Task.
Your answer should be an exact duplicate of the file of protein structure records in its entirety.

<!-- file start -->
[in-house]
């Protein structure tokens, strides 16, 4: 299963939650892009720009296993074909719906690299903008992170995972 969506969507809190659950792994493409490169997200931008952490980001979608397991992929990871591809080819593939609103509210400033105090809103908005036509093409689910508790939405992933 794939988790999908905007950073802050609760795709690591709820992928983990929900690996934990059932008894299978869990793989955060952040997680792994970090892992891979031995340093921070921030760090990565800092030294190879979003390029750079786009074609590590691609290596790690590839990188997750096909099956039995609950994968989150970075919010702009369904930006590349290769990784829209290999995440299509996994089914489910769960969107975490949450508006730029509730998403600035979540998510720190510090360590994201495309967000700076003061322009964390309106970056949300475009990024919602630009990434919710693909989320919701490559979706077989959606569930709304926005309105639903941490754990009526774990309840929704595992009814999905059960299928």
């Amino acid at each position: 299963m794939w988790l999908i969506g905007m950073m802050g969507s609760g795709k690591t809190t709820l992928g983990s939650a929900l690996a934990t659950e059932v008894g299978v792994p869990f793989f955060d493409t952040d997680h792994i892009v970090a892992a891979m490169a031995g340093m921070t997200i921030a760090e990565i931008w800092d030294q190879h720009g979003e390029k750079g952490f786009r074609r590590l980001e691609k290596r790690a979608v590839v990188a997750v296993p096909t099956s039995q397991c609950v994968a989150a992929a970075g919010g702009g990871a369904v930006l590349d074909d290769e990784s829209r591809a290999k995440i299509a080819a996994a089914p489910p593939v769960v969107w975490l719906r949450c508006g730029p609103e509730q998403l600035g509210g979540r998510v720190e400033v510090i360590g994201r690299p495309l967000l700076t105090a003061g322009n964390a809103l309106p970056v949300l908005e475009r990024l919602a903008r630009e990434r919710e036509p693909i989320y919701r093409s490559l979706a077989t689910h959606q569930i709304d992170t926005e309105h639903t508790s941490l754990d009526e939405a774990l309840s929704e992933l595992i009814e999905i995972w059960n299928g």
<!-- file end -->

[in-house]
């Protein structure tokens, strides 16, 4: 299963939650892009720009296993074909719906690299903008992170995972 969506969507809190659950792994493409490169997200931008952490980001979608397991992929990871591809080819593939609103509210400033105090809103908005036509093409689910508790939405992933 794939988790999908905007950073802050609760795709690591709820992928983990929900690996934990059932008894299978869990793989955060952040997680792994970090892992891979031995340093921070921030760090990565800092030294190879979003390029750079786009074609590590691609290596790690590839990188997750096909099956039995609950994968989150970075919010702009369904930006590349290769990784829209290999995440299509996994089914489910769960969107975490949450508006730029509730998403600035979540998510720190510090360590994201495309967000700076003061322009964390309106970056949300475009990024919602630009990434919710693909989320919701490559979706077989959606569930709304926005309105639903941490754990009526774990309840929704595992009814999905059960299928």
């Amino acid at each position: 299963m794939w988790l999908i969506g905007m950073m802050g969507s609760g795709k690591t809190t709820l992928g983990s939650a929900l690996a934990t659950e059932v008894g299978v792994p869990f793989f955060d493409t952040d997680h792994i892009v970090a892992a891979m490169a031995g340093m921070t997200i921030a760090e990565i931008w800092d030294q190879h720009g979003e390029k750079g952490f786009r074609r590590l980001e691609k290596r790690a979608v590839v990188a997750v296993p096909t099956s039995q397991c609950v994968a989150a992929a970075g919010g702009g990871a369904v930006l590349d074909d290769e990784s829209r591809a290999k995440i299509a080819a996994a089914p489910p593939v769960v969107w975490l719906r949450c508006g730029p609103e509730q998403l600035g509210g979540r998510v720190e400033v510090i360590g994201r690299p495309l967000l700076t105090a003061g322009n964390a809103l309106p970056v949300l908005e475009r990024l919602a903008r630009e990434r919710e036509p693909i989320y919701r093409s490559l979706a077989t689910h959606q569930i709304d992170t926005e309105h639903t508790s941490l754990d009526e939405a774990l309840s929704e992933l595992i009814e999905i995972w059960n299928g």